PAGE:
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Oct 19, 2000 08:54 AM

Do soy burgers taste good?

  • j

Interesting piece in Slate today: a taste test of meatless burgers found at supermarkets.



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  1. Here in Portland we've been eating Gardenburgers for quite a while (a local guy invented them), and Boca Burgers aren't too disgusting...but all they really do is serve as placeholders for the real get a bit of the burger experience, with bun, condimentia, etc, but as for the flavor of the ersatz burgers sucks.


    3 Replies
    1. re: Jim Dixon

      I think if you're expecting a soy burger to taste like a hamburger, you're bound to be disappointed. There's absolutely no comparison, just as there's no comparison between a turkey burger and a hamburger. But I try to eat soy (or veggie) burgers on their own terms without expecting them to be something else, and I find some of them tasty. There's a spicy black bean veggie burger from Amy's that I like, even if I would never call it nirvana on a bun.

      1. re: Beth
        Frank Language

        Expecting a soy burger to taste like a bloody, gristly hamburger is like expecting carob to taste like chocolate. The only reason I like carob is I never expected it to taste like a "chocolate substitute", and anyone who does is bound to be disappointed.

        In truth, I used to love these "Okara Burgers"; okara is the part of the soybean that's commonly thrown away or fed to animals after the soymilk is pressed out. The guy who used to make these - a small company called Local Tofu - used to be based in West Nyack, NY, but fled these parts after getting mugged making a delivery in Brooklyn. As far as I know, there is a commercial version, but I haven't tried it. Sam's burgers contained flaxseed as well as the okara, meaning eating a few a week kept your colon real clean.

        1. re: Frank Language

          I tried SoyBoy Okara Courage Burgers. Tasty but extremely salty. One thing I liked is that you can pop them in the toaster.

    2. Soy burgers are absolutely vile.

      Veggie burgers, on the other hand, can be tolerable, but if you are gonna go the veggie burger route, you might as well eschew the whole ersatz-burger concept and go with the original veggie sandwich --

      The falafel -- composed of pita bread and stuffed with salad and deep-fried balls of ground legumes (chickpeas is the most common one) and various spices.
      When I was in Israel I practically lived on these things.

      Dont kid yourself by thinking they arent bad for you though -- not only are the felafel balls deep fried but they are doused with tahini sauce, which is a liquidy oily substance that is effectively ground sesame seeds and sesame oil.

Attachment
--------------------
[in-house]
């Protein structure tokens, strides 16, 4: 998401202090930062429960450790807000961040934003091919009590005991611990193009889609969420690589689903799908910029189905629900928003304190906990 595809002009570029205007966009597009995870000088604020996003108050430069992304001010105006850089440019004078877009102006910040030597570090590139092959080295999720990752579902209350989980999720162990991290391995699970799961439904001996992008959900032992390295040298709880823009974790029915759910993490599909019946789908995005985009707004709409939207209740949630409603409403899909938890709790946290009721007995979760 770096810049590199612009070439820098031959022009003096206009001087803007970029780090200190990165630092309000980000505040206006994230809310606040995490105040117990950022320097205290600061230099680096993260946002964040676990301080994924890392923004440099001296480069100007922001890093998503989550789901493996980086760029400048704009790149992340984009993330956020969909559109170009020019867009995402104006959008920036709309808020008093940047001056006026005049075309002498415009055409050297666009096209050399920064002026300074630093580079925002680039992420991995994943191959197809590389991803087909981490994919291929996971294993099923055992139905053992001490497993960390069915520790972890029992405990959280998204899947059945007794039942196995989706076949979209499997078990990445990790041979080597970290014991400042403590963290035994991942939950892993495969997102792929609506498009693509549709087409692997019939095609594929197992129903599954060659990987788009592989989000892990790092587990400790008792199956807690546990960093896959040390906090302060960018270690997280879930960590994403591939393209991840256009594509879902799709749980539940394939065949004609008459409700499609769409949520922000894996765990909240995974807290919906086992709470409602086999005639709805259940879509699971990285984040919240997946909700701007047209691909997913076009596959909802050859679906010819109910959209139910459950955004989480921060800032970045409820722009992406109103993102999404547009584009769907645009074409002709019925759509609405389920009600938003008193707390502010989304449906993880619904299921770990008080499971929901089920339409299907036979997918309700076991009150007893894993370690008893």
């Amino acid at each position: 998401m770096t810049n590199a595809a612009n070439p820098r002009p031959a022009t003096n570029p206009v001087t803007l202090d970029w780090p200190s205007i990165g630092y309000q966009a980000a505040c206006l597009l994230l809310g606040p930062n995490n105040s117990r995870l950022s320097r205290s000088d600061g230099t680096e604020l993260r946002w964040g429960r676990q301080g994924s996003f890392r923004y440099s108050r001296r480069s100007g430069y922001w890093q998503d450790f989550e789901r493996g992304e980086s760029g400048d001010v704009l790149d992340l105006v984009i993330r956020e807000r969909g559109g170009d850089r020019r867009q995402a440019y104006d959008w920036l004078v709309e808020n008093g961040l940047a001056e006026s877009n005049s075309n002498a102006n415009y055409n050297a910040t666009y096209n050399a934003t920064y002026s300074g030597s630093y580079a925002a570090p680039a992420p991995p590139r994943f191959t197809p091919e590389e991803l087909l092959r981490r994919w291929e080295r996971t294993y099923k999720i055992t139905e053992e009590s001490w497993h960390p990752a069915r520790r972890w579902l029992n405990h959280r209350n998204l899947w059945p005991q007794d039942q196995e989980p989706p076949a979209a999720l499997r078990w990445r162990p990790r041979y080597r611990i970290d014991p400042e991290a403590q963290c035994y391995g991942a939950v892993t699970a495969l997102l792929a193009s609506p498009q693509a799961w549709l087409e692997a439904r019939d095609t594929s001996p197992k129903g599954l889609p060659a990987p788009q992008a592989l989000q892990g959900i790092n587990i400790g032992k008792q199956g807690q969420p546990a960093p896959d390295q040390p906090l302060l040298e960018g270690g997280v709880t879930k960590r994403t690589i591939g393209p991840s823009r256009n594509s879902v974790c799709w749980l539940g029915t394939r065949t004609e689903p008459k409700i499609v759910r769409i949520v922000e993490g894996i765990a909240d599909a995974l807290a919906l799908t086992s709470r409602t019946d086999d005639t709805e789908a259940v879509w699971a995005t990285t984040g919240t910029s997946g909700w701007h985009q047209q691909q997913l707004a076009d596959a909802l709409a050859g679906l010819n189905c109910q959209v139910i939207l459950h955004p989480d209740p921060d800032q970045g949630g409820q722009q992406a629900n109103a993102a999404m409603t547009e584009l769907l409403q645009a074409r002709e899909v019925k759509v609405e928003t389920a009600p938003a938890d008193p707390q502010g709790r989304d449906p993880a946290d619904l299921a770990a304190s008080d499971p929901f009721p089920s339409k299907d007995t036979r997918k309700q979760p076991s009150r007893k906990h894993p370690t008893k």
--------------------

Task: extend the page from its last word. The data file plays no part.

But man do I love em!

      6 Replies
      1. re: Jason Perlow

        Jason, if the deep frying bothers you, for the sake of felafeldom and the lack of a deep fryer, I occasionally make felafel (from mix I get at the Lebanese deli) burgers by baking patties of it in the oven. With the right burger toppings (onion & yogurt sauce and thin slices of tomato and cucumber)and a good solid bun, they can be very good.

        1. re: Betty

          My wife also does it this way, but instead of making burgers she puts the felafel mix into mini-muffin tins and bakes them. Then you can still put it into pita.

          The deep-frying really yeilds the best results though. No really other way to get the crunchiness.

          1. re: Jason Perlow


            Looks like a really good felafel recipe -- nice spice combo.

            Remember that you dont need a deep fryer to deep fry. What we use at home is a wok with a few cups of vegetable oil in it, which is a 50/50 mix of peanut and canola. When you are done frying stuff in the wok, just pour the oil through one of those cheap wire funnel filters into a plastic container and you can re-use it once the burned bits of fried stuff are removed.

            Frying oil can be reused probably 5 or 6 times after it has been used.

            You know it drives me crazy that Israelis and Palestinians manage to eat the same food and yet they cant get along with each other...

            But then again maybe its the source of their conflict. I remember a decade or so ago in a newspaper article when the then prime minister of israel mentioned something about the felafel being the israeli national dish after which Arafat retorted that yet again the israelis were trying to steal yet another one of the Palestinans properties with the felafel... hmmm...

            1. re: Jason Perlow

              For me they are Lebanese, thanks to Sweis's in Oklahoma City. In college we had no idea what they were, we just fell in love with them.

              True you sacrifice crustiness by baking, but sometimes it's just the seasoning and soft insides I crave. Deep-frying for one is not a lot of fun.

              1. re: Betty

                Yeah, its not fun if you get burned, if thats what you mean -- but I think if you take the necessary precautions, frying can be a great experience at home. I mean nothing beats vegetable matter being encased in sputtering hot oil and watching them turn golden brown.

        2. re: Jason Perlow

          A Tie between Moshe's felafel in the Diamond District, Sam's felafel in Liberty Park downtown, and Levy's Naomi felafel in Queens on Main St. in Flushing.

          Just had a Sam's for lunch!